“Dramarama” by E. Lockhart | Book Review

Lockhart, E. Dramarama. New York: Hyperion, 2007. Genre: Contemporary Intended Audience: 14 and up Personal reaction This was the second book by E. Lockhart that I’ve read this fall, and I adored it. This novel recounts the friendship of Demi, a gay, African American teenage boy, and Sarah aka “Sadye,” a straight, white teen girl concentrating especially on the summer they were away at a boarding school for theatre arts. Sadye (the narrator) and Demi originally come to Wildwood Academy with only each other as friends. They have met the winter before and saved each other from a life of mainstream “vanilla” boredom in their small town in Ohio.


“Side Effects May Vary” by Julie Murphy | Book Review

Murphy, Julie. Side Effects May Vary. New York: Balzer & Bray (Harper), 2014. Genre: Contemporary Recommended Audience: 16 and up Personal reaction to the book In this novel, sixteen-year-old Alice is living under the impression that she’s going to die from terminal cancer. To live it up in her final days, she recruits her friend Harvey to get pay back and revenge for all the people who’ve wronged her. Harvey, a good-natured guy, goes along with most things believing that Alice is in love with him and that they would have a future together if she were to live. Well, Alice finds out she’s no longer terminal and is in complete remission, thereby causing awkward situations with Harvey and the people whose lives she ruined in revenge.


“This Song Will Save Your Life” by Leila Sales | Book Review

Sales, Leila. This Song Will Save Your Life. New York: Macmillan, 2013. Genre: Contemporary Intended Audience: 14 and above Personal reaction to the book This Song Will Save Your Life is about a music-obsessed loner teen, Elise, who starts to disc jockey on the side at an underground pop-up club. While there she meets Char, a disc jockey who is older and more experienced than her, who teaches her how to disc jockey. Eventually Elise starts to headline shows as her popularity and skills grow.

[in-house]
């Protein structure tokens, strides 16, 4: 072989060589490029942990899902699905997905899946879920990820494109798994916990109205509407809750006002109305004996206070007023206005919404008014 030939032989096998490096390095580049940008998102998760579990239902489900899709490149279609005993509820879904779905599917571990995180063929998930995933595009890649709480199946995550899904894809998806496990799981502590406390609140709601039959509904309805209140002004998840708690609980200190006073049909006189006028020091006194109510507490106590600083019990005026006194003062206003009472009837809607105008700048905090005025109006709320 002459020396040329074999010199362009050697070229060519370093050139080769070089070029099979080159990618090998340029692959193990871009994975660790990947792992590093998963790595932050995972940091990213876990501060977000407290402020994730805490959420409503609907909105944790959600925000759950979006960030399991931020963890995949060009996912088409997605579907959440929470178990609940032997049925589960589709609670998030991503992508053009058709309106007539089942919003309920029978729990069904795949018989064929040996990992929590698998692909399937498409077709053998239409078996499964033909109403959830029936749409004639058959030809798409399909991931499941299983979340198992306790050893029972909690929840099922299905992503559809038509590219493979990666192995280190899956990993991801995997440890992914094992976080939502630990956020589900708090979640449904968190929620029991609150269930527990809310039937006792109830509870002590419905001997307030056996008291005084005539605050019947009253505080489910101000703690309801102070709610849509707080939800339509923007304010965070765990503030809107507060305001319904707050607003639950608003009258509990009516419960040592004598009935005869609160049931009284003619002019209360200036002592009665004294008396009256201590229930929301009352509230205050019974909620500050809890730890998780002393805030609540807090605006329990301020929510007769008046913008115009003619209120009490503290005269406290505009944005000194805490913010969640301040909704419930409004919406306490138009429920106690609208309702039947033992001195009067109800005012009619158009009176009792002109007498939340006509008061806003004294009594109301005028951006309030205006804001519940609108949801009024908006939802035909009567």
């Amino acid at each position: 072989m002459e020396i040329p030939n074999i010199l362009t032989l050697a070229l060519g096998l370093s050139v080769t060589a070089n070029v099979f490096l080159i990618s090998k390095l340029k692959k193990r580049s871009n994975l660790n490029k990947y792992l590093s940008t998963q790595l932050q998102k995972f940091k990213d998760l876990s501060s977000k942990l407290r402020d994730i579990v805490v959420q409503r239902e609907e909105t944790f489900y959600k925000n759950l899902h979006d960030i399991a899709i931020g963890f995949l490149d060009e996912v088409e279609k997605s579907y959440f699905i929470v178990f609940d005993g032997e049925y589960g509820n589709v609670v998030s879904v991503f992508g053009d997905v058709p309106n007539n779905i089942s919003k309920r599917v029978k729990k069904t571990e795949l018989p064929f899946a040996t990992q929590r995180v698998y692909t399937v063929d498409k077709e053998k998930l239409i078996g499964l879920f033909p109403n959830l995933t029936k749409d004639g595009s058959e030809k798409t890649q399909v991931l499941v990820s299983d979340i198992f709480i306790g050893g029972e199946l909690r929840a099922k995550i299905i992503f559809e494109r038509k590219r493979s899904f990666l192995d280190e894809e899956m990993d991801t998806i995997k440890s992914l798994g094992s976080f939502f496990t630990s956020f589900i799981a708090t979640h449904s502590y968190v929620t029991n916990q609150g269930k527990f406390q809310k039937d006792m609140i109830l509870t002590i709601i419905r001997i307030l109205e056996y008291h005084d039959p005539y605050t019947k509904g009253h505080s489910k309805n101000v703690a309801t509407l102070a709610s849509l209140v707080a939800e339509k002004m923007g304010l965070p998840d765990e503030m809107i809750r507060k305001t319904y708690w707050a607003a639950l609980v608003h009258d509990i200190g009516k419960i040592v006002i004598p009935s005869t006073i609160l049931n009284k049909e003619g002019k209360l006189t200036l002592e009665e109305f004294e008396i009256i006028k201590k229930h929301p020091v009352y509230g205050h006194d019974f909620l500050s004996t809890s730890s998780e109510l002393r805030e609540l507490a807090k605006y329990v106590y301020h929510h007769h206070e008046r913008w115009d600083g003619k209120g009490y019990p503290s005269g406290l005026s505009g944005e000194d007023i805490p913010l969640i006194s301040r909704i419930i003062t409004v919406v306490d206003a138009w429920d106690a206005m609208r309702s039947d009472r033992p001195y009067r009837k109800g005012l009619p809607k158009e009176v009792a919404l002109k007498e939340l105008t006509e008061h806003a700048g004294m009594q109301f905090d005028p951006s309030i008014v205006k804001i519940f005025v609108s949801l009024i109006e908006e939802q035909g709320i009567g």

“Dark Places” by Gillian Flynn | Book Review

This has been a very strange week. This is one of the first weeks I’ve spent where my main job(s) are all working from home, so Thanksgiving didn’t feel as much like a “break” from something as it usually does. I have very fond memories of the previous two Thanksgivings when I’ve devoured books during my breaks from work. In 2012 it was The Fault in Our Stars and Silver Linings Playbook. In 2013 it was Bridget Jones: Mad about the Boy and Fangirl (Fannnngirrrrrlllll!). This year I was obsessed with Dark Places by Gillian Flynn. Flynn’s second novel, Dark Places takes you inside the mind of three people. First, the main narrator is Libby Day. As a child, Libby survived a massacre that took her two older sisters and mother away from her. Libby famously testified that her older brother, Ben, was the murderer. Now in her early thirties, Libby has no contact with Ben, who is in prison for life. Alternating the Libby chapters are chapters from Libby’s mother’s perspective and Ben’s perspective both weaving a timeline to that fateful day in 1985. Libby is broke, so when a macabre, morbid group called the Kill Club offers to pay her to investigate the murders, she reluctantly...

“Anna and the French Kiss” by Stephanie Perkins | Book Review

Perkins, Stephanie. Anna and the French Kiss. New York: Dutton Juvenile (Penguin), 2010. Genre: Contemporary, Romance Recommended Audience: 14 and up Personal reaction to the book In Anna and the French Kiss, the first of a trilogy of YA romance books by Stephanie Perkins, we meet young Anna, whose dad has shipped her off to an international boarding school in Paris for her final year of high school. Anna falls in with a semi-popular crowd and centers her attention around the adorable Etienne St. Clair, a French-British guy who is charming, attractive, and whimsical. So begins their romance.


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Welcome to Broke By Books, a blog by Sarah S. Davis, where the guiding mission is to spread a contagious love for reading through helpful, thought provoking, and enjoyable writing about books. Please join me in growing an inspired, engaged, and fearless reading life.

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